As Anixter looked to fill gaps in its business, HD Supply, Atlanta, GA, was looking to simplify. When the company sold its Hardware Solutions division to The Home Depot in December, four core businesses remained: Facilities Maintenance (FY14 revenue of $2.5 billion); Waterworks ($2.4 billion); Power Solutions ($1.9 billion); and White Cap ($1.5 billion).
But shedding one business and keeping those four didn’t move the needle enough. And while divesting Power Solutions meant losing nearly a quarter of HD Supply’s annual revenue, proceeds from the sale would offer more flexibility for the company to reduce debt.
“If you look at the strategic rationale for the transaction for HD Supply, at the highest level it allows us to enhance our business mix, and it will accelerate our capital structure strategy,” says President and CEO Joe DeAngelo. “We’re in the process of evaluating the precise application of the proceeds, but we intend to be able to utilize them entirely to reduce debt.”
Power Solutions made the most sense as the odd division out, DeAngelo says, because “the other three all have established clear No. 1 positions in their space.” In other words, Facilities Maintenance, Waterworks and White Cap segments faced less threatening competition in their space than Power Solutions did, particularly on the low-voltage side.
“There are some formidable global players that have billions and billions of dollars of market share out there,” DeAngelo says. “It’s a very different business aspect on that side, the low-voltage side. On the high-voltage side, we were clearly No. 1. Anixter’s strategy was to be able to extend themselves in the high-voltage side.”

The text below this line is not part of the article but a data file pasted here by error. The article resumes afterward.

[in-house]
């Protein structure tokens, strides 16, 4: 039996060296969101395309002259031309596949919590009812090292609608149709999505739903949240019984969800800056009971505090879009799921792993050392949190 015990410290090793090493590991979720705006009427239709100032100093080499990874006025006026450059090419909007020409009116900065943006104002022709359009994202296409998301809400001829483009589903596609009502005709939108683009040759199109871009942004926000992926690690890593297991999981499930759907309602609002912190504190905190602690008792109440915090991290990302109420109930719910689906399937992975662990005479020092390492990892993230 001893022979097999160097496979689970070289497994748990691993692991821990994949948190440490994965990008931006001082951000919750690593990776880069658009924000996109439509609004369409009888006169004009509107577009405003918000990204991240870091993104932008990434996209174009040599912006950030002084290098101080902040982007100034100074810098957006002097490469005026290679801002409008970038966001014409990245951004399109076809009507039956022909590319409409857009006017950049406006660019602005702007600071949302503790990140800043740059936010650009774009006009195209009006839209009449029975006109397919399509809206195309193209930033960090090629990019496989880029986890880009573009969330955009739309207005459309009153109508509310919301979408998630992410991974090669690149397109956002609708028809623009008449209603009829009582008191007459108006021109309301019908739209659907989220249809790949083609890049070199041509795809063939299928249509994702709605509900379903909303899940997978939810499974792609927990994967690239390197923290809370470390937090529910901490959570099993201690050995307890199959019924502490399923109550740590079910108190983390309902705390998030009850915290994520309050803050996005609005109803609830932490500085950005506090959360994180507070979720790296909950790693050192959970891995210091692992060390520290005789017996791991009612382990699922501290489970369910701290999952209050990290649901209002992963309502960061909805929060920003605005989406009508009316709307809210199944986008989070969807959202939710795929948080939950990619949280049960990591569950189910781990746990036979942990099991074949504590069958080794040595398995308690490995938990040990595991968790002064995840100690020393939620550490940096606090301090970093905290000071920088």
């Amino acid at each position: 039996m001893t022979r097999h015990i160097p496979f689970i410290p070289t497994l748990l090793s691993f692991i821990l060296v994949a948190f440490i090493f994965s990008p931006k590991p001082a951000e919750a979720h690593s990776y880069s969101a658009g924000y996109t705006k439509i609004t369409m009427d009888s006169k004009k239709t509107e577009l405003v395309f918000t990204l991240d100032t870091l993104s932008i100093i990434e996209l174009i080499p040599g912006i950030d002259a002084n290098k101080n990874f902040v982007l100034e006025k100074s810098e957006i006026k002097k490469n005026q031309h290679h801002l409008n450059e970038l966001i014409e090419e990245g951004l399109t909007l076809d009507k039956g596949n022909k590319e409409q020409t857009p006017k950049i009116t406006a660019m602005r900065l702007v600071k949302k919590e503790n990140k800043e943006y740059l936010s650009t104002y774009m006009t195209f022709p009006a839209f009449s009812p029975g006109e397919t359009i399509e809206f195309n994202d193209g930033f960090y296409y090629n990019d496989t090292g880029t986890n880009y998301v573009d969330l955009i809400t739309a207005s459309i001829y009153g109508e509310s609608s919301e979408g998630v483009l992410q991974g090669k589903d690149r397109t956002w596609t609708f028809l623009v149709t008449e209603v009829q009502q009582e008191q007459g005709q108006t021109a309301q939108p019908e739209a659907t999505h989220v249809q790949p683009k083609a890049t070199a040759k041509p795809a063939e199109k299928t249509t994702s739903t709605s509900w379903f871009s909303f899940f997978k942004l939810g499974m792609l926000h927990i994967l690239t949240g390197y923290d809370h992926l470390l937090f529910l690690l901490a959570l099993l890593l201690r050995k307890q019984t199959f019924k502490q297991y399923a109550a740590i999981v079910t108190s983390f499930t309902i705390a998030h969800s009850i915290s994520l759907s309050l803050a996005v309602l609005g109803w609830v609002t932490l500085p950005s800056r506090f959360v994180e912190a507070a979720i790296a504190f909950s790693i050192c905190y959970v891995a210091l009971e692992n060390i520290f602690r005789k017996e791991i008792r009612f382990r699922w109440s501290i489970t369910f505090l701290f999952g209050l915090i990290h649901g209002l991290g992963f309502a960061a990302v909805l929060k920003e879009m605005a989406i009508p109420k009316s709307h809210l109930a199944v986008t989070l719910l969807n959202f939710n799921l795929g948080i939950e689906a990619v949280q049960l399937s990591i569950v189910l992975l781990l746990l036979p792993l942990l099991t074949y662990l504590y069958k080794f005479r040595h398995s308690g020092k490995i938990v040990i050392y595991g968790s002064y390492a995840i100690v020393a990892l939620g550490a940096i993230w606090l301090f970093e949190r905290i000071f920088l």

Build vs. Buy
Anixter debated two approaches to filling its gaps: building organically or pursuing an acquisition target that would meet its needs more quickly.
Organically solving the problem meant identifying new product lines and suppliers, hiring and training additional salespeople and building up the divisions “one customer at a time,” Eck says. “Or, you can go out and do an acquisition and accelerate that process of filling the gaps very dramatically.”
Eck says the company steered away from organic growth for another reason – some suppliers maintain a committed channel structure and aren’t looking for additional distribution, particularly in the highly fragmented electrical space. “There may not have been enough room for the suppliers to fit us into their distribution strategy,” he says.